Connect with us
[bsa_pro_ad_space id=12]


Alberta expecting another gusher in budget ahead of provincial election


6 minute read

Alberta Finance Minister Travis Toews speaks with the media during the finance ministers’ meeting in Toronto on Feb. 3, 2023. Alberta is set to introduce the provincial budget Tuesday — the last before a spring election. THE CANADIAN PRESS/Nathan Denette

By Dean Bennett in Edmonton, Alberta, Canada

Alberta is scheduled to introduce its budget Tuesday — the last before a spring provincial election — with political observerswondering what the province will do with all its billions of extra petrodollars.

“Any budget that’s leading into an election is always one that contains quite a few goodies,” said University of Calgary economist Trevor Tombe.

“Combine that with a government with significantly higher resource royalties than planned, and you have a lot of scope for big announcements.”

Finance Minister Travis Toews, in his four years in the post, has tabled budgets that began with multibillion-dollar deficits and recently spotlighted multibillion-dollar surpluses due to rebounding oil and gas revenues.

The province said in its mid-year forecast that it’s expected to finish the current fiscal year, which concludes at the end of March, with a $12.3-billion surplus on the strength of high oil prices and oilsands operations reaching the higher post-payout stage of production.

Tombe said if the benchmark West Texas Intermediate oil price stays robust at US$80 barrel in the coming years, the province could once again, by decade’s end, eradicate its $80-billion taxpayer-supported debt.

WTI is currently trading just under $80 a barrel.

“I suspect we’ll see less windfall (in the budget) because spending will almost surely grow,” said Tombe.

Premier Danielle Smith’s United Conservative Party government has already announced and begun implementing a $2.8 billion program of direct payments and tax cuts to help Albertans deal with inflation.

In recent days, Health Minister Jason Copping has promised $158 million in new spending to recruit health staff and $243 million to expand and improve primary care.

Smith said funding for mental health and addiction is to rise from $275 million, up from $87 million in 2019.

Toews also promised more money to fund growing student enrolment from kindergarten to Grade 12. And Advanced Education Minister Demetrios Nicolaides said there will be a two per cent cap on tuition starting in the 2024-25 school year.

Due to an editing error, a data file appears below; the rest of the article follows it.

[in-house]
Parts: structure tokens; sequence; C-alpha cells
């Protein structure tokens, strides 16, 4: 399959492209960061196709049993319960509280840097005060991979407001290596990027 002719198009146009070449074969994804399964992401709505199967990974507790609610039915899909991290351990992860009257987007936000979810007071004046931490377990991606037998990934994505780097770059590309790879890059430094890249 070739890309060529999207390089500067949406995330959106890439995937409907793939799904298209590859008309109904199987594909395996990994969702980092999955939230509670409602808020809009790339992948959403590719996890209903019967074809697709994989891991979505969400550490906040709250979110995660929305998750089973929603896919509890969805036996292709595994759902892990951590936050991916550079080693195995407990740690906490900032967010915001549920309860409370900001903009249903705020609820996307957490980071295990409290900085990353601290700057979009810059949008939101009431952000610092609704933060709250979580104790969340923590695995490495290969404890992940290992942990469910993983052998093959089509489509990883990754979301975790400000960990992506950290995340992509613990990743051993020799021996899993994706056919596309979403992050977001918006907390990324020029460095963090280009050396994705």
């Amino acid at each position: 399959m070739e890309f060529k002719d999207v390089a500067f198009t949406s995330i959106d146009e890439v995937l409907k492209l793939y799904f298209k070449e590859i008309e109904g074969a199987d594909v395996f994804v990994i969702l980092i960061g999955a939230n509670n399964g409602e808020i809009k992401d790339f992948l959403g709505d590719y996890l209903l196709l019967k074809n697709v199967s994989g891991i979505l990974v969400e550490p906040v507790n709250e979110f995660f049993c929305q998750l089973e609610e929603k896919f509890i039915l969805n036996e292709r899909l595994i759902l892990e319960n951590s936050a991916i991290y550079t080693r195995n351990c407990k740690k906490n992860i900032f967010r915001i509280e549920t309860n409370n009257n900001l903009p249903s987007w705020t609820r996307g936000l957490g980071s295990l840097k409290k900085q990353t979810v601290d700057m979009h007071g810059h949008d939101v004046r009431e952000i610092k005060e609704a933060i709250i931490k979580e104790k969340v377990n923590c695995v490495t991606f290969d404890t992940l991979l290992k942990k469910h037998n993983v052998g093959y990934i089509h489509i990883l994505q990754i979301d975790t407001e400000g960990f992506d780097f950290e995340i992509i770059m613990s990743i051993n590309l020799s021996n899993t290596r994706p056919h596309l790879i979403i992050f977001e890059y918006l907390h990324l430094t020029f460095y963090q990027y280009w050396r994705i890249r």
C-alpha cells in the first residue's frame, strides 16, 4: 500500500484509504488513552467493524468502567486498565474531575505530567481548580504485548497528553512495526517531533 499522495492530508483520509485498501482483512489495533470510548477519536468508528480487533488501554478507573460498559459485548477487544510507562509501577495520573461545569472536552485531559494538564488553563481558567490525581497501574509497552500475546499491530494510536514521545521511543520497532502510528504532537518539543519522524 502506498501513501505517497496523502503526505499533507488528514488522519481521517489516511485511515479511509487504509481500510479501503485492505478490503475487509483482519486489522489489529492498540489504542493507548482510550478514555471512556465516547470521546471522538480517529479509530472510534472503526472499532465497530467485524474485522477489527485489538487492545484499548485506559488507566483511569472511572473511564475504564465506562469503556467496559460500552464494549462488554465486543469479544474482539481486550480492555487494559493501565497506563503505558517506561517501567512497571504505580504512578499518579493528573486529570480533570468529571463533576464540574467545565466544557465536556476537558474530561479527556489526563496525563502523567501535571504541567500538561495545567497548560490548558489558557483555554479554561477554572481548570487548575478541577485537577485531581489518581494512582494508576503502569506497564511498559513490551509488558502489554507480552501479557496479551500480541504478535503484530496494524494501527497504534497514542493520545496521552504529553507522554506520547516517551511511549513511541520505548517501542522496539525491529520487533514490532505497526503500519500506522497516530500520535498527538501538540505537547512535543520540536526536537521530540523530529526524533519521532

Tombe said the key question to ask is what does Alberta do as it reaches yet another fork in the road on how it saves its bounty, given that past boom and bust cycles have seen the province spend heavily in good times then be forced to run staggeringly high deficits in bad times?

Economists, business groups and think tanks have suggested multiple options: recreate a buffer fund, put the money into the nest Heritage Savings Trust Fund, pay down the debt or use it to cover off more tax cuts to make Alberta more inviting to investors, potential newcomers and businesses.

Tombe, who favours debt paydown given current high interest rates, said there should be a plan, whatever the route taken.

“The last time we saw a detailed forward-looking plan for dealing with resource revenues was 2015 under (former premier) Jim Prentice,” he said.

“It will be interesting how detailed (this surplus plan) is,” said Tombe.

“It’s one thing to hand wave about using (surpluses) wisely. It’s another to actually have concrete, formula-driven approaches to handling resource revenues.”

Voters go to the polls May 29, and recent surveys suggest Smith’s UCP is in a tight race with Rachel Notley’s Opposition NDP.

Political scientist Lori Williams said she expects short-term inflation aid in the budget won’t be as important, because voters want to know which party can be trusted to look after families in the long-term while addressing core concerns over health care.